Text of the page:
Our latest posts
There is a nearby M dwarf hosting a terrestrial exoplanet. How kind has it been to the atmosphere of the planet?
What happens to satellite galaxies when stellar radiation is added to simulations?
The longstanding role of galaxy mergers as drivers of star-formation is brought into question
With an ideal dataset of many localized FRBs, how can the diffuse gas fraction in the IGM be constrained?
Continuing our series on the historical interaction between Western astronomy and Indigenous communities, this post discusses ALMA and other observatories in Chile.
Exoplanets have been the proverbial apples of astronomers’ eyes for some time now. But what about planets that orbit not one star, but two? Read today’s astrobite to learn more about where and how such planets form!
Astronomy beyond the research
We are looking for enthusiastic students to join our team of writers at Astrobites en Español! Find out how to apply before October 15.
When we think about access, we may think of ramps or other physical accomodations – but what more can we do to ensure that astronomy is truly accessible to everyone in our community? This Astro2020 white paper delves into what’s not working, and what we can do to improve.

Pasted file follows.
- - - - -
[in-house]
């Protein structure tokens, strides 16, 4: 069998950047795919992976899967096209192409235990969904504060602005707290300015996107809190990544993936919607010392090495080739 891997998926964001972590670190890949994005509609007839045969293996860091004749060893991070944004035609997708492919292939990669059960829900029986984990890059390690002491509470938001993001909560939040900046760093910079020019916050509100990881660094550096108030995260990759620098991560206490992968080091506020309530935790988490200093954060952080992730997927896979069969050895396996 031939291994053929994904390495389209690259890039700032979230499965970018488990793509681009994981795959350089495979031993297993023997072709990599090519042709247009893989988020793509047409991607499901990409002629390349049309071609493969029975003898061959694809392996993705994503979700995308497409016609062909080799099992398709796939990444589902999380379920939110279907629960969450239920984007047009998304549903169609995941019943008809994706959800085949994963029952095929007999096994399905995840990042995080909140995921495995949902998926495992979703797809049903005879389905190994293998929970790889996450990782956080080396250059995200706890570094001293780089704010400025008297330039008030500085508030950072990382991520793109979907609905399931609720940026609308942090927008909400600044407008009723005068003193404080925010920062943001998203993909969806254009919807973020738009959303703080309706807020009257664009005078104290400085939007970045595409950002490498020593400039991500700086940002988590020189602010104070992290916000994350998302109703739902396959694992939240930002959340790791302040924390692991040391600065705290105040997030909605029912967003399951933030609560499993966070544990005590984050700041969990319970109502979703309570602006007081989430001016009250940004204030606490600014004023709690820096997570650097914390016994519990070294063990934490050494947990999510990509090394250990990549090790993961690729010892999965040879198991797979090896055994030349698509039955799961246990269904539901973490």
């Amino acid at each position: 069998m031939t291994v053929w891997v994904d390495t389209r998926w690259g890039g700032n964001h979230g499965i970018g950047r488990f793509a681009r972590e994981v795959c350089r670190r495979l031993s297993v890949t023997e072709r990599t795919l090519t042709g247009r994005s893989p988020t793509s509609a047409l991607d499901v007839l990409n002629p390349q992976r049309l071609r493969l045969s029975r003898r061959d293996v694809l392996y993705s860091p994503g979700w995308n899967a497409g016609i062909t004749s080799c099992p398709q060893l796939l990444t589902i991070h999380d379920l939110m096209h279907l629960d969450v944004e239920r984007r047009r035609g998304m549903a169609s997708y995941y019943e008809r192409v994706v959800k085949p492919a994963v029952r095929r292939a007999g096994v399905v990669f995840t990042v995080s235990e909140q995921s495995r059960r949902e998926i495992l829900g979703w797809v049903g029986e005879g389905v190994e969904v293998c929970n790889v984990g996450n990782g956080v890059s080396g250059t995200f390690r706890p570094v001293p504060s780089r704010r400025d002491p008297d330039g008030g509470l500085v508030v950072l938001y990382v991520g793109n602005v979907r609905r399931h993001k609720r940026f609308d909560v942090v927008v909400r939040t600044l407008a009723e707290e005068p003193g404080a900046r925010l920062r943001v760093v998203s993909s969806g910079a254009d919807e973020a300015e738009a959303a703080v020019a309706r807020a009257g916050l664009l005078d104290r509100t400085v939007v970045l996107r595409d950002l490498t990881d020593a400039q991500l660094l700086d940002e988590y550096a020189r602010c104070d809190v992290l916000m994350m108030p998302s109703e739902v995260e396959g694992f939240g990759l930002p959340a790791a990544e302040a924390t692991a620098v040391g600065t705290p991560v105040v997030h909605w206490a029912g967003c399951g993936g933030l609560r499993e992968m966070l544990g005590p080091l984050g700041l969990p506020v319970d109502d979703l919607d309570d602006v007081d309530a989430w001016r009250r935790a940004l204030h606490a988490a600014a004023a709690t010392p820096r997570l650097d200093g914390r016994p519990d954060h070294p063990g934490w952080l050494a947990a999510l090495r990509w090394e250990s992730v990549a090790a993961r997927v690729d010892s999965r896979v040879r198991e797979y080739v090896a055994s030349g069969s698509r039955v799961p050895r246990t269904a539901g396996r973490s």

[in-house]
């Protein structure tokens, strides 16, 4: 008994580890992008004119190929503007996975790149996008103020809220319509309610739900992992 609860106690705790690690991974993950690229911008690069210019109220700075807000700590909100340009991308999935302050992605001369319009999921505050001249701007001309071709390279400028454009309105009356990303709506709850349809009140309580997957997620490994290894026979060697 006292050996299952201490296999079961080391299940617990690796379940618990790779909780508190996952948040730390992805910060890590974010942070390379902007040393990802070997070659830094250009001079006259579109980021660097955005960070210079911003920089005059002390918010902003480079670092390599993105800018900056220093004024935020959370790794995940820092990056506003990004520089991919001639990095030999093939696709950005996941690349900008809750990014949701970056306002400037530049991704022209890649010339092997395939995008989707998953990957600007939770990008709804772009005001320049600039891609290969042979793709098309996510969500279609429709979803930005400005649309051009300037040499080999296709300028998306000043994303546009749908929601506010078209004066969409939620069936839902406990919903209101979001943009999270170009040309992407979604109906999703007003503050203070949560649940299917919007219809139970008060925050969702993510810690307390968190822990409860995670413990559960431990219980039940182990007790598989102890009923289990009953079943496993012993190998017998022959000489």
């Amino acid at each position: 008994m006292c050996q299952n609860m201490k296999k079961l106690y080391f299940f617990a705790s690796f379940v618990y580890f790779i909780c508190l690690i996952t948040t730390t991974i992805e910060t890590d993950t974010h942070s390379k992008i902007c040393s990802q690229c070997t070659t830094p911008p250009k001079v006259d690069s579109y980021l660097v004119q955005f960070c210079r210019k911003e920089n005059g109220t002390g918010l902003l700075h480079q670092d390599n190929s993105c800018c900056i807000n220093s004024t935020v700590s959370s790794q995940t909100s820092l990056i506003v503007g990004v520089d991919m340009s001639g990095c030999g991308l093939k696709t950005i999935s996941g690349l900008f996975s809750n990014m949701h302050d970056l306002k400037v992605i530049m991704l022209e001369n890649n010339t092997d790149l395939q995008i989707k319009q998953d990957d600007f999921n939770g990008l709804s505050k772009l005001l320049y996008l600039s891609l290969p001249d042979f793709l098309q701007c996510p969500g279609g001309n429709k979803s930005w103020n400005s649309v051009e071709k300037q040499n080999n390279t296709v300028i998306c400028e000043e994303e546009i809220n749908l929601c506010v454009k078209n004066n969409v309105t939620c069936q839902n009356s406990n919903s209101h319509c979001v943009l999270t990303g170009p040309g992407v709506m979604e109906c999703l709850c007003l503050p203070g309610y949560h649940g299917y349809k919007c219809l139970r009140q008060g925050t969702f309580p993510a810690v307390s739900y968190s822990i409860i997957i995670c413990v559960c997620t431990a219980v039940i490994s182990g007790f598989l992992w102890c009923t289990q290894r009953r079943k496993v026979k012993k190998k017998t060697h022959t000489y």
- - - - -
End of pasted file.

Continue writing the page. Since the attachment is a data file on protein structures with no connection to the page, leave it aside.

Today’s undergraduate research post investigates whetherhigh mass x-ray binaries in the galactic center. Read on to find out more!
Navigating careers in astronomy
With courses, teaching labs, and try to get as much research in as possible, graduate students are feeling the pressure more than ever and it’s affecting their mental health. Check out this article for tips on how to maintain a healthy brain during a difficult time.
Don’t get it twisted—unless “it” is the solar magnetic field and you want to produce a coronal mass ejection. Come listen to Prof. Anthony Yeates talk about his work at #AAS234!
Professor James Head III worked for the Apollo program which saw humans first land on the Moon nearly 50 years ago. Find out how we are continuing to explore the Moon and what it can still teach us ahead of his plenary talk at #AAS234. Is it time we went back?